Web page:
The recipe: https://www.math.hmc.edu/funfacts/ffiles/20010.5.shtml
Question: Can we learn to make it?
- Collaborative Filtering
- Model-based (latent factor)
- Content based Filtering
A/B test is broadly used in many customer facing systems to measure the significance of a hypothesis. But most applications are focusing on revenue or other short-term impact metrics. For applications like personalized search engine, personalized recommendation engine, the results of this, they are getting more and more monotonic.
We should try to apply A/B test to see whether the personalized content truly interests the user. This should include two aspects:
- replace the recommendations with other randomness (meaning not recommend that item), will the customer eventually find it interesting in other way.
- once this item being discovered (via personalized recommendations or spontaneous discovery), whether user show significant interest to this item than other items along the way (e.g. those random items before discovering this item).
The philosophy behind this is same as Organic Training Data that we are making the rich richer, and that’s what we should avoid.
With the personalized search or recommendation systems, users are fed with more and more monoly content that they might not initially consume. We call this non-organic data. With this data being reused for training, we are making the rich richer.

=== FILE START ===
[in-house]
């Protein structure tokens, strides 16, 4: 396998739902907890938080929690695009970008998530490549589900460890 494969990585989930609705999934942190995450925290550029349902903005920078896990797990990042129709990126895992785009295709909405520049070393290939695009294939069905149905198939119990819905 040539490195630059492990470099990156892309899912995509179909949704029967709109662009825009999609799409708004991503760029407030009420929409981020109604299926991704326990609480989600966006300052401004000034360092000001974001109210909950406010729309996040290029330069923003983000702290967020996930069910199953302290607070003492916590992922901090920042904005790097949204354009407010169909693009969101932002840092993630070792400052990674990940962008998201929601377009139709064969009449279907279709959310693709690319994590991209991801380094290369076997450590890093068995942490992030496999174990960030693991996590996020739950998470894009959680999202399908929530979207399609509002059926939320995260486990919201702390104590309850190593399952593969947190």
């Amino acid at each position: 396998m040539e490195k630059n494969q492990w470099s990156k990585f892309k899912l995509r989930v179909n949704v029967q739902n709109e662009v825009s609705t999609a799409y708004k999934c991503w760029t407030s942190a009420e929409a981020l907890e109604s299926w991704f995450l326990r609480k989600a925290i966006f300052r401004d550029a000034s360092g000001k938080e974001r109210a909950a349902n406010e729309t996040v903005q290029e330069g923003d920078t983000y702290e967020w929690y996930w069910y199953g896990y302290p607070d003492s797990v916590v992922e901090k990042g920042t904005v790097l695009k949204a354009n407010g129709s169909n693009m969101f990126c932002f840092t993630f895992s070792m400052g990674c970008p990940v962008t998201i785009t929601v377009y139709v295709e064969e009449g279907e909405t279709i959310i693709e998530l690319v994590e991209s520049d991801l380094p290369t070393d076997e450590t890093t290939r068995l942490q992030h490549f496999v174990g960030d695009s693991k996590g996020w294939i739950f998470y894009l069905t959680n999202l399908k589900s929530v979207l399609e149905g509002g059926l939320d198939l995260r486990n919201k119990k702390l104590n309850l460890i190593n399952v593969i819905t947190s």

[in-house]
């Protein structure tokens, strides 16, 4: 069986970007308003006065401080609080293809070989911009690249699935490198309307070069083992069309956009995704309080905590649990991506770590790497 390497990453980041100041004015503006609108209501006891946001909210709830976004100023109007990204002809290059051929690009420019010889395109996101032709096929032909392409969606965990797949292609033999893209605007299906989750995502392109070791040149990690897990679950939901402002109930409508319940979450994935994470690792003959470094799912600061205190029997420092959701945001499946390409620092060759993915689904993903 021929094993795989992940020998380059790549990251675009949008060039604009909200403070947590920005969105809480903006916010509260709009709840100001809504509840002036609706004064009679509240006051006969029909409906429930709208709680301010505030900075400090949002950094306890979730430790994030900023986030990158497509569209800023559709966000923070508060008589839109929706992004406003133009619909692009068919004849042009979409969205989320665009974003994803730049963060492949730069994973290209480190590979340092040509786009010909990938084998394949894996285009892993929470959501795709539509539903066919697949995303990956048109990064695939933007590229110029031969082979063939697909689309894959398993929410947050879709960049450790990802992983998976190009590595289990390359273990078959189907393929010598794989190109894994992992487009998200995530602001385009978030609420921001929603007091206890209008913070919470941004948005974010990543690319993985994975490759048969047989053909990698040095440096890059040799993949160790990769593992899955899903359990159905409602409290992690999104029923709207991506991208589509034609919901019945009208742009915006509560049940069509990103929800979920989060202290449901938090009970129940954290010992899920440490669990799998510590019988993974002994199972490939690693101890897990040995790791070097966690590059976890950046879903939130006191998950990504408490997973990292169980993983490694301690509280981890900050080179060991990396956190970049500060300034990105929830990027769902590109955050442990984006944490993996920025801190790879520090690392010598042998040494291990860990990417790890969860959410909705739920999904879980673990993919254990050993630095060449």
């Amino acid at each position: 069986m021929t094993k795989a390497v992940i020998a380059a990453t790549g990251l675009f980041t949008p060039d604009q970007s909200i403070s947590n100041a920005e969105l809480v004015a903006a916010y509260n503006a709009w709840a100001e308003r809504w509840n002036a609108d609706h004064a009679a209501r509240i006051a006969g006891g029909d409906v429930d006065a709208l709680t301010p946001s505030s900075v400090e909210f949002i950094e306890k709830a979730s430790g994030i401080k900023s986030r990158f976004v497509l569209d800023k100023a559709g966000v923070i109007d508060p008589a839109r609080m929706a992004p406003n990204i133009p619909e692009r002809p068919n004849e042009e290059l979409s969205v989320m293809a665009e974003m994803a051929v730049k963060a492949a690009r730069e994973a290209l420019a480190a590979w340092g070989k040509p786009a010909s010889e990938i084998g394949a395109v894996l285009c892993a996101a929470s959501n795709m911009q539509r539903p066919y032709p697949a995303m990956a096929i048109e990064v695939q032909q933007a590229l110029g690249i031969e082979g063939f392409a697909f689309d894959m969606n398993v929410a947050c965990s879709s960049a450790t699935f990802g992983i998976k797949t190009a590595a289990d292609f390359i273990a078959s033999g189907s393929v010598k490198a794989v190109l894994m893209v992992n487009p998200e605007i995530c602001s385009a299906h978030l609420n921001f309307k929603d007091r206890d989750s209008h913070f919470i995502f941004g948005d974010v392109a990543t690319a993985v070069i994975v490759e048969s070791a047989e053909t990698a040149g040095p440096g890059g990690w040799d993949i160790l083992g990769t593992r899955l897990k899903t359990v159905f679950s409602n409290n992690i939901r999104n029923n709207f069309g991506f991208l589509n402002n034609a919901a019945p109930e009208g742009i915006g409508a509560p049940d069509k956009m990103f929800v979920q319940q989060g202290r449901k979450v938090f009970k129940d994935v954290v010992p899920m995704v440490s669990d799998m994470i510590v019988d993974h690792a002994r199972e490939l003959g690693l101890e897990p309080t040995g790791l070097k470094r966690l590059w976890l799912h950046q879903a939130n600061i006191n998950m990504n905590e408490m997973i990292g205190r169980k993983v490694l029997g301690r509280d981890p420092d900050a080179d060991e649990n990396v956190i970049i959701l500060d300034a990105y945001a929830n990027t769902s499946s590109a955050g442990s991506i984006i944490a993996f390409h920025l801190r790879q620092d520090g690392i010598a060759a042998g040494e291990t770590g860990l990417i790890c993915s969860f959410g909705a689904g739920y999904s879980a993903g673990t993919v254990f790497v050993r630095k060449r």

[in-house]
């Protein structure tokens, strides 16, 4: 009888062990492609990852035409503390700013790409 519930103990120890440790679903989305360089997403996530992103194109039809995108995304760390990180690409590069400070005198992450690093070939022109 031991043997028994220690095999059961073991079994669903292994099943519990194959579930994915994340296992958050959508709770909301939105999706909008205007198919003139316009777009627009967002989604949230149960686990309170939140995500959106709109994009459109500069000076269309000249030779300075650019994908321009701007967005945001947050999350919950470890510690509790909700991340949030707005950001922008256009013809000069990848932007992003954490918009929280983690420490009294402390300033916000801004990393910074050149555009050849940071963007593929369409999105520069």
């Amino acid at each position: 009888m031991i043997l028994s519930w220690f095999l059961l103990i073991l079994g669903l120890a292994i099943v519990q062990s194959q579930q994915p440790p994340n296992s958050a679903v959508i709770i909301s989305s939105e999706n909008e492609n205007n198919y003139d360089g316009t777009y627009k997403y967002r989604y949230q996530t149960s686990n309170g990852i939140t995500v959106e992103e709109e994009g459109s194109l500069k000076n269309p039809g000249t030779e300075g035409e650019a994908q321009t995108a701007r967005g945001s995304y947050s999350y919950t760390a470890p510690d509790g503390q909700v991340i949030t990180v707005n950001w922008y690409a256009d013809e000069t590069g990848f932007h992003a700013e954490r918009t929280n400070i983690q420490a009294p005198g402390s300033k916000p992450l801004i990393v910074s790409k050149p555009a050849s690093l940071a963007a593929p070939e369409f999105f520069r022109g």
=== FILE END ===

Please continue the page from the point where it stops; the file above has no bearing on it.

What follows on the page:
Thus we should try to use the spontaneous consumption events rather than the events from personalized system for training.
Popularity is meaningless, the average people’s wisdom is only informative when it comes to entertainment. Personalization based on personal interest would only end up in a concentrated converged small subset. If you keep narrowing down the side, it would end up falls into the top 10 best seller that genre.
What makes a new generation of recommendations system?
- some level of diverse — Aesthetically Tired
- high quality guiding source — just like when you follow some hot shots on twitter, you obtain information from them, not from average people
- Editor picks for you requires a human editor — not necessary to be picking everything, but need to provide sources and probably quality assurance.
- 80/20: some portion of human work is better than pure machine. That 20% needs not be total amount of repeating work, could be collaboration — providing source.
- Designing a new strategy — Do not optimize over crap. Think from scratch.
- Cocktail strategy — how people explore new things — a little bit of everything — best sellers, trending, personal interest, people who share similar taste, something different.